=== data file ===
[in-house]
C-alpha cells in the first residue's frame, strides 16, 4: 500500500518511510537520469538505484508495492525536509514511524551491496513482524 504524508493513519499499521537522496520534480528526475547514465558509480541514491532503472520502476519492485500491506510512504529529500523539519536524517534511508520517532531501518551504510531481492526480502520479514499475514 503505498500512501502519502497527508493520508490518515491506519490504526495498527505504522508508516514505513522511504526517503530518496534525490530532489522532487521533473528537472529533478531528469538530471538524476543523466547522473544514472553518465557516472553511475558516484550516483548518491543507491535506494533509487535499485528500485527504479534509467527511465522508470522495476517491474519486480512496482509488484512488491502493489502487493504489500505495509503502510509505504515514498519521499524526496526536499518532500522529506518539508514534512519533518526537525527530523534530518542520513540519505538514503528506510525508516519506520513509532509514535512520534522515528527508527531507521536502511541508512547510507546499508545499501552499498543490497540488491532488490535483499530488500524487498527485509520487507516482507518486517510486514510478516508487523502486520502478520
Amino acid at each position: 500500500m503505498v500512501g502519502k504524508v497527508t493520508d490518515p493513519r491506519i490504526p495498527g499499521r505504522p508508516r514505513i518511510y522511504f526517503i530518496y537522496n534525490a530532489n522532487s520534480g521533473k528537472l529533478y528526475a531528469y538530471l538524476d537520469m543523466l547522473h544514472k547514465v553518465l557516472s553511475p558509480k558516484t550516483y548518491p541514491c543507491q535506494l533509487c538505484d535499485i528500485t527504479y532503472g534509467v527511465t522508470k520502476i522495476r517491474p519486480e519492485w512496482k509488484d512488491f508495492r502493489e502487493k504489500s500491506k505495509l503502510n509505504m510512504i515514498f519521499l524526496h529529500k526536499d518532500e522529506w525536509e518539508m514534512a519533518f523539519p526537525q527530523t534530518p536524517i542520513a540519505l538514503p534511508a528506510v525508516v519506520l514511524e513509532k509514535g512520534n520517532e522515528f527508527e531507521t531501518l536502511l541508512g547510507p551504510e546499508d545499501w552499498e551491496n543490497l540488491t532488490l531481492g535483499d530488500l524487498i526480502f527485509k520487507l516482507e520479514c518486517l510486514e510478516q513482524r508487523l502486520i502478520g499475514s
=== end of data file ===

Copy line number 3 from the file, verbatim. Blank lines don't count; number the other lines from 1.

Amino acid at each position: 500500500m503505498v500512501g502519502k504524508v497527508t493520508d490518515p493513519r491506519i490504526p495498527g499499521r505504522p508508516r514505513i518511510y522511504f526517503i530518496y537522496n534525490a530532489n522532487s520534480g521533473k528537472l529533478y528526475a531528469y538530471l538524476d537520469m543523466l547522473h544514472k547514465v553518465l557516472s553511475p558509480k558516484t550516483y548518491p541514491c543507491q535506494l533509487c538505484d535499485i528500485t527504479y532503472g534509467v527511465t522508470k520502476i522495476r517491474p519486480e519492485w512496482k509488484d512488491f508495492r502493489e502487493k504489500s500491506k505495509l503502510n509505504m510512504i515514498f519521499l524526496h529529500k526536499d518532500e522529506w525536509e518539508m514534512a519533518f523539519p526537525q527530523t534530518p536524517i542520513a540519505l538514503p534511508a528506510v525508516v519506520l514511524e513509532k509514535g512520534n520517532e522515528f527508527e531507521t531501518l536502511l541508512g547510507p551504510e546499508d545499501w552499498e551491496n543490497l540488491t532488490l531481492g535483499d530488500l524487498i526480502f527485509k520487507l516482507e520479514c518486517l510486514e510478516q513482524r508487523l502486520i502478520g499475514s